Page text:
Posted October 30th, 2011 by debritz
Sir John Bjelke Petersen? Surely it was Sir Joh Bjelke-Petersen.
Posted October 30th, 2011 by debritz
There's no doubt that the grounding of the Qantas fleet was the big Australian news story of the day on Saturday.
What a pity then for Brisbane viewers who switched on the Channel Ten news at 5pm AEST - an hour after Qantas CEO Alan Joyce made his dramatic announcement at 5pm AEDT - to find it was led by a soft story about the Queen enjoying a barbecue in Perth and jetting off back to the UK.
Of course, Ten's weekend news no longer comes from the Brisbane studio but from Down South, and it's on a one-hour delay. In the breaking news cycle, 60 minutes can be forever.
Surely Ten should have the ability to do a fresh bulletin for the Queensland market when events dictate. (I remember Ellen Fanning, the former ABC Radio AM host, telling me many years ago that they'd sometimes do three versions of the program for different markets during daylight saving.)
It wasn't a great day all round for Ten, with political reporter Hugh Riminton sending out this tweet:
Such a shame that @alanjoyce is not Alan Joyce the Qantas CEO but a self-described "technophile" from Stanford, California. At least the American Joyce enjoyed all the attention, as his tweet today made clear:
He also tweeted: "I'm no more CEO of Qantas than @willsmith is a famous movie acto.r"
PS: It's worth pointing out, even if it's just for Hugh Riminton's sake, that @alanjoyceCEO isn't the Qantas boss either; it's a parody account (like @andrewbolt).
Update: A tweeter has pointed out that ABC TV's Insiders program is on delay in Queensland this morning (Sunday), when it should really be live on such a big news day.
Update 2: I wonder if Nine's Today Show and Seven's Sunrise will be shown live in Queensland during the Qantas dispute ...
Update 3: Riminton has his say.
Posted October 28th, 2011 by debritz
Talks to sell Fairfax Media's metropolitan radio assets have fallen apart.
Fairfax CEO Greg Hywood said in a statement: "As it transpired, the major bidder [generally thought to be John Singleton's Macquarie group] could not construct a finance package that was acceptable to us. The stations are terrific media operations, and we are committed to their growth and prosperity."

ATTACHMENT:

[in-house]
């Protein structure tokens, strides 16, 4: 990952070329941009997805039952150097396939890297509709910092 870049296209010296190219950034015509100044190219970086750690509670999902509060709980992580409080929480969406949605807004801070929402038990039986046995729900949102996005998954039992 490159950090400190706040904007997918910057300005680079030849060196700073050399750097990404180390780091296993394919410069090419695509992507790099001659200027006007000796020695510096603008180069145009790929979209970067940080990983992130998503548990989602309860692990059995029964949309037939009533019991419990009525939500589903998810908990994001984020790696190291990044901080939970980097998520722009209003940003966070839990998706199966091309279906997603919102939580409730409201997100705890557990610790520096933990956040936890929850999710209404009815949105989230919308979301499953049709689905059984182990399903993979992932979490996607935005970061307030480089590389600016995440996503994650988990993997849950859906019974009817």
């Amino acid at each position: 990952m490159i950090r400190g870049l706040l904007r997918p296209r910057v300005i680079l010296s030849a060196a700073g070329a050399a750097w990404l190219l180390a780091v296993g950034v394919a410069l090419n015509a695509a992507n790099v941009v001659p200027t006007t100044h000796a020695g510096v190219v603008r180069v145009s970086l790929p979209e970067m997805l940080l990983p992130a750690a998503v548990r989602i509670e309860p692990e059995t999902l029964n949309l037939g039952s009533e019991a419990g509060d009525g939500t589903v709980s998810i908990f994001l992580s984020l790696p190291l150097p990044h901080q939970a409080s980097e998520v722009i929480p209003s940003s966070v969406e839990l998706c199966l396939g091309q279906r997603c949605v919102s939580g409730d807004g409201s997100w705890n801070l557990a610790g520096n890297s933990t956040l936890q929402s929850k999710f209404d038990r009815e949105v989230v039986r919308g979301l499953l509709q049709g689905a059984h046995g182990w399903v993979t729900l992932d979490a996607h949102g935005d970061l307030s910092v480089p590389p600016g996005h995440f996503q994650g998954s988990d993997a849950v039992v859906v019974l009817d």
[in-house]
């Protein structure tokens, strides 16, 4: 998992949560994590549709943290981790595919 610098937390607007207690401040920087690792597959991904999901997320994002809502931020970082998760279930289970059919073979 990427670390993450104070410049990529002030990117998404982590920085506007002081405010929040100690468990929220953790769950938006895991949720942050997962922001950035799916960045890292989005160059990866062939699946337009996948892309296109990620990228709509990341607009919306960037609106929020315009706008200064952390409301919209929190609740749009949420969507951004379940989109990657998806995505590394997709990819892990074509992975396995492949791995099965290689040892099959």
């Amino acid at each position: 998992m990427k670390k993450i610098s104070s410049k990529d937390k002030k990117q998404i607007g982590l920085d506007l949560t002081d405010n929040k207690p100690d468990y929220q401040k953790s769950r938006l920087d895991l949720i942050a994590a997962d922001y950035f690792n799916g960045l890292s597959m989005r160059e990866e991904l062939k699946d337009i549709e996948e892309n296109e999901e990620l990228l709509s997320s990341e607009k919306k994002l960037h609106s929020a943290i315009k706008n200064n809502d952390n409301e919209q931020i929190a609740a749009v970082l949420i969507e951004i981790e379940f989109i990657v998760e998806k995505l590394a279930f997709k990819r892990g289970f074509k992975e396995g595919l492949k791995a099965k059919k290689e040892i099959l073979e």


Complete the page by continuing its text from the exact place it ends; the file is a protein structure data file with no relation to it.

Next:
Significantly, Hywood added that Michael Anderson, a non-executive director of Fairfax Media and former CEO of rival radio group Austereo "has agreed to lead the development of a new strategic plan to drive the performance of the business".
In other words, while some employees may be sighing with relief that Singo hasn't got his hands on their station, it doesn't mean their won't be changes - not so much at the top-rated 3AW but almost certainly at 2UE in Sydney and 4BC in Brisbane.
Anderson's task will be to create efficiencies (i.e. save money) at the same time as engaging new audiences and advertisers. That will undoubtedly involve on-air changes for the 2012 year.
It also means Singleton will have to rethink his grand plan, probably starting with ditching the talk format on MTR in Melbourne, which has failed to attract audiences despite having such high-profile talent* as Andrew Bolt, Steve Price and Steve Vizard on air.
* I originally referred to them as "heavy hitters", which, as one tweeter point out, they demonstrably have not been.
Posted October 26th, 2011 by debritz
I know the broadcast media is having a tough time at the moment, but some of it is due to a complete lack of foresight and a head-in-the-sand attitude.
It's well known to readers of this blog that I love radio, so it may not come as a surprise when I say that I think radio is more future-proof than broadcast television.
Why? Because radio is still largely about the creation of content; there are real, live people talking to you, devising and organising program elements (interviews, songs, comedy bits) to entertain and/or inform you.
Meanwhile, television is often just about broadcasting shows that have been made by somebody else - sometimes quite a long time ago. There are exceptions, such as news and current affairs programs, but they are very much in the minority in the schedule.
Radio can also react immediately to its audience's needs, to trends and to breaking news, in a way television still cannot. A radio show can change direction midstream as dictated by events, or simply on a whim. Television has to overcome many more technical and physical obstacles.
Given that it relies heavily on "bought-in" programs, television, especially free-to-air television, is going to have to adapt very quickly, or it will die.
Increasingly, TV stations simply act as "middlemen", trying to second-guess what kind of programs the audience wants to watch and when they want to watch them. There was a time when TV programmers made those decisions for us - variety shows on a Saturday night, movies on a Sunday, sport on weekend afternoons, news at 6pm nightly - and we had no choice but to go with the flow.